Tuesday, 6 July 2010


He didn't score and he didn't merit too many headlines but Gillie's role in the 1967 FA Cup final win over Chelsea was crucial. Tommy Docherty, Chelsea's young manager, made a catastrophic tactical error by playing Marvin Hinton as a conventional centre-half rather than sweeper. It proved a particularly welcome move for Gilzean. But don't just take my word for it. Here's what Bobby Tambling, who scored Chelsea's goal, had to say about Gillie's role in the victory:

"Alan Gilzean destroyed us on the day though, we couldn't get near him. Joe Kinnear was marking me, I remember, but we were so poor I ended up trying to keep with him as he came marauding forward from full-back. Gilzean was a superb player and I can understand the comparisons with Berbatov. They both have a lovely deft touch."

Tambling wasn't the only one, though. 'The Daily Mail History of the FA Cup' noted:

“[Chelsea's tactics] should have been altered as soon as it became obvious that Gilzean was winning every ball. No goals came from his stream of flicked headers mainly because Greaves was magnificently marked by Ron Harris. But Gilzean's play was like a persisent, prodding finger into Chelsea's midriff, making them twist and twitch uneasily. They were never without the pressure of his presence. Spurs' control and professionalism were so overwhelming it was like watching a high-wire act practising a foot above the ground. They would not slip, and it did not matter if they did. This final died not for lack of interest but for lack of hope.”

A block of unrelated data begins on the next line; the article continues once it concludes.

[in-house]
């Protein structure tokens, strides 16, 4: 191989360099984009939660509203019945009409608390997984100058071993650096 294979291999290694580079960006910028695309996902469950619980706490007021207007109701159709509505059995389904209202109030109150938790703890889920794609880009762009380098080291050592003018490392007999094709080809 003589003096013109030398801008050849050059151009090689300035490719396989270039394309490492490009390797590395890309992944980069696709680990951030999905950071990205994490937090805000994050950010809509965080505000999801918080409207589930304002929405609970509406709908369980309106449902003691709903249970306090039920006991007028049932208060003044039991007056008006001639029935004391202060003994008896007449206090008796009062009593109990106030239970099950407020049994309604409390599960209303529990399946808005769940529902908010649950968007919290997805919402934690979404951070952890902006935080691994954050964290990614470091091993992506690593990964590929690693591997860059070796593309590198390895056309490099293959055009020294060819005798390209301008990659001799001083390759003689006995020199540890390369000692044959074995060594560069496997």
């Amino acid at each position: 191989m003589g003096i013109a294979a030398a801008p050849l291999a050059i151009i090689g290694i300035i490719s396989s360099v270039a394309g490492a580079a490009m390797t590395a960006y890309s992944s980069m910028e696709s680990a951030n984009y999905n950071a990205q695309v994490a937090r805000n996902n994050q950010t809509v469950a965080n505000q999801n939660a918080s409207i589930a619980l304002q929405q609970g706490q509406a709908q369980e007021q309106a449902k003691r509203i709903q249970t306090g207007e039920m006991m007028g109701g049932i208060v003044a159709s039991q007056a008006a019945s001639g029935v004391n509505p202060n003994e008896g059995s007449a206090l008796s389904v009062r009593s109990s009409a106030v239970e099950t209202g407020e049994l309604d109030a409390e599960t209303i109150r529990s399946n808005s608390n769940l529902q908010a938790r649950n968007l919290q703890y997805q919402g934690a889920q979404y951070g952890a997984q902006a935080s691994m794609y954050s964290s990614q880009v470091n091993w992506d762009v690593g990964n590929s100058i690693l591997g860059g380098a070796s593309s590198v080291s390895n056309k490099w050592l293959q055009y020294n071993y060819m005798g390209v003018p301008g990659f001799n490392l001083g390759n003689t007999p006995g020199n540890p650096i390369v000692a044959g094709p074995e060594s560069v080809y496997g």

Typically, though, Gillie did not take much of the credit. Humility was to prove a recurring theme throughout his career with him often shrugging his shoulders and saying 'it's just part of the game'.

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